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Innovations in higher education in Central Asia are not identical, but rather are driven by different contexts and different goals. The speakers in this panel will discuss new practices and policies in three countries: Kazakhstan, Kyrgyzstan, and Uzbekistan.
Dilrabo Jonbekova, Tatyana Kim, and Yevgeniya Serkova examine government scholarships for international education in Kazakhstan and how their recipients contribute to social change. Considering the scarcity of scholarly research on scholarship programs’ contribution to countries’ development in the post-Soviet space, and most importantly a dearth of literature on outcomes from government scholarship programs, this study will contribute to global research on scholarship programs from within a non-western context.
Martha Merrill and Shakhnoza Yakubova studied the enabling resolutions of five South Korean International Branch Campuses (IBCs) in Uzbekistan. Between 2017 and 2020, the number of IBCs leaped from seven to more than 20. Five are branches of South Korean universities. They differ from each other on seven characteristics. The wording of the resolutions suggests a market-driven, negotiated entry of IBCs into Uzbekistan, rather than a centralized analysis of economic and educational needs.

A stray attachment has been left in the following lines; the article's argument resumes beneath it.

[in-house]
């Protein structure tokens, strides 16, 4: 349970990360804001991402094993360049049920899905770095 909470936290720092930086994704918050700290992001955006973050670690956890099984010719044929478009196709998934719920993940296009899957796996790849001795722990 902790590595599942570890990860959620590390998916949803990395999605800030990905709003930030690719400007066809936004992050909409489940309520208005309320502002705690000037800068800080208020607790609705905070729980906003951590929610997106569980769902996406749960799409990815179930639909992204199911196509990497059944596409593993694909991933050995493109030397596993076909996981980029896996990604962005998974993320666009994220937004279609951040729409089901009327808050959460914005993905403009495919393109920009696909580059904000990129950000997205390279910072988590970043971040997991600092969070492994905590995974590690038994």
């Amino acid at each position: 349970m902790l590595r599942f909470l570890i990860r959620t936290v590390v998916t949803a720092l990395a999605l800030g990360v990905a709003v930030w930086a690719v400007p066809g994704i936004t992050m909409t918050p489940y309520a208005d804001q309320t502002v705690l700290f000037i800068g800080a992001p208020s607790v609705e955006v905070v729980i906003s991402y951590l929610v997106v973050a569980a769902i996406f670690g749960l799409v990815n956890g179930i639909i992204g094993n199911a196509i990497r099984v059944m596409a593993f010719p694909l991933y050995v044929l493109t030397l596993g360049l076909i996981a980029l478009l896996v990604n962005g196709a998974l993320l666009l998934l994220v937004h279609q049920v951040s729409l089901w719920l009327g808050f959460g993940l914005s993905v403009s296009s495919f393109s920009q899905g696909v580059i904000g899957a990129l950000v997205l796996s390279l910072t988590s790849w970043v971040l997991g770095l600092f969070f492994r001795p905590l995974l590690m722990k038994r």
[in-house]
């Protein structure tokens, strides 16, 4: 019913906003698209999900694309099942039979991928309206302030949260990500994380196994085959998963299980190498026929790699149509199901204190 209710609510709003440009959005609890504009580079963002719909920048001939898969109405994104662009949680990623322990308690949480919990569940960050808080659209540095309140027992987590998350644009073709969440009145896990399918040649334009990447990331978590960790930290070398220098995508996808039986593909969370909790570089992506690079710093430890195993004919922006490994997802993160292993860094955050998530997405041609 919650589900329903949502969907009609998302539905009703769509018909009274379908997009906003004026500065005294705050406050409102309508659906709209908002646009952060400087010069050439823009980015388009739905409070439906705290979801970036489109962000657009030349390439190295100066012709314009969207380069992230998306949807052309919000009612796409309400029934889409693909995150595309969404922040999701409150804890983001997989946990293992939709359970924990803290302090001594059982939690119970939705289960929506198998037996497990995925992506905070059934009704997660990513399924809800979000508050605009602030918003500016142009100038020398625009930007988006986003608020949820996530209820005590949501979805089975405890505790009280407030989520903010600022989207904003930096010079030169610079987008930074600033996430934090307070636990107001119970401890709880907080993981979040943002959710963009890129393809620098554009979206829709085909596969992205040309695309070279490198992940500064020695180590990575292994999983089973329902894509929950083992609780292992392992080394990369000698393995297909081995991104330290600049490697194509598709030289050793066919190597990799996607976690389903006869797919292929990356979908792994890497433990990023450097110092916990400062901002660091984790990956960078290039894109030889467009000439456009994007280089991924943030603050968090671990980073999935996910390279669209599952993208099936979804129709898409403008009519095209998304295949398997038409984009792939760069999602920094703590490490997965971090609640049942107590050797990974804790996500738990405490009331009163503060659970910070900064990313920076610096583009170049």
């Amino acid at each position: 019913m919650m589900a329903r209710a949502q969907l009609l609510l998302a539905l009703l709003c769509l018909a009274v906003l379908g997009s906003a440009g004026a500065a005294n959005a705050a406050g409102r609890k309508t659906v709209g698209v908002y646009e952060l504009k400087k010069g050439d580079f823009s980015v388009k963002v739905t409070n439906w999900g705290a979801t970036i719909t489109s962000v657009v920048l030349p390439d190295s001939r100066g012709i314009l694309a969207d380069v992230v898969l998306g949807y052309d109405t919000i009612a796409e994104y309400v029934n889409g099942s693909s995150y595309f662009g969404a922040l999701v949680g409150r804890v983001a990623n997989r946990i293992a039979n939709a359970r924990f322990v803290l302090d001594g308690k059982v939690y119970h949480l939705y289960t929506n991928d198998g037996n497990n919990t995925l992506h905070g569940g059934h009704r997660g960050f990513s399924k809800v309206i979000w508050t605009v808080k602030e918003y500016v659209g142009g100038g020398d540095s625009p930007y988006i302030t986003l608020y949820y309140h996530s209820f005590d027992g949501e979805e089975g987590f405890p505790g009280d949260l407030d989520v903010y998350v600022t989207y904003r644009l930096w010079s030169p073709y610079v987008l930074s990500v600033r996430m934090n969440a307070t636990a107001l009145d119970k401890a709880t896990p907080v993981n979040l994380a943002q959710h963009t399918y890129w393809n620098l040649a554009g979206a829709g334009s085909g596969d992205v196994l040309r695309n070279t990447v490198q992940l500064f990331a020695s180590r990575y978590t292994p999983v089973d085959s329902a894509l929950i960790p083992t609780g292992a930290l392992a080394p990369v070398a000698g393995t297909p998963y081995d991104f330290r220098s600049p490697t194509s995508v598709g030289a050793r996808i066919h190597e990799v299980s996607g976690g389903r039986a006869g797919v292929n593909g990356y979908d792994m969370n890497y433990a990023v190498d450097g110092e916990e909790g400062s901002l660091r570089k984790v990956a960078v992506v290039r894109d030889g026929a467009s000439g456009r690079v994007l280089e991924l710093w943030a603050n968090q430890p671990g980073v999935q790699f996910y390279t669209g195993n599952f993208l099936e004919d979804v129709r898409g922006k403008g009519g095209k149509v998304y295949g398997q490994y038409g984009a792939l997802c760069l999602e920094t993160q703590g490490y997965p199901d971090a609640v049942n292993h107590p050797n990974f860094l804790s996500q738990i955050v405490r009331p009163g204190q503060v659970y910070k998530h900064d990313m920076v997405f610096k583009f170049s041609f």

In 2016, independent accreditation replaced state attestation of higher education institutions in Kyrgyzstan. Chynarkul Ryskulova has studied the implementation of these processes at the American University in Central Asia, as well as professors’ perceptions of accreditation at several public universities. Given professors’ universal response of “too much paperwork” and their lack of understanding of quality assurance as a continuous process rather than a once-in-five-years event, she has been working with one of the independent accreditation agencies to revise the required documentation.
Alan DeYoung and Andrey Khojee studied a curricular innovation at Westminster International University in Tashkent. This paper explores how Global and International Citizenship education evolved at Westminster International University of Tashkent. The implications of this learning, and of students’ internationalized learning from the more than 20 IBCs in Uzbekistan, may be broader and deeper than what was originally foreseen.
Each of these four innovations has implications for policy and practice.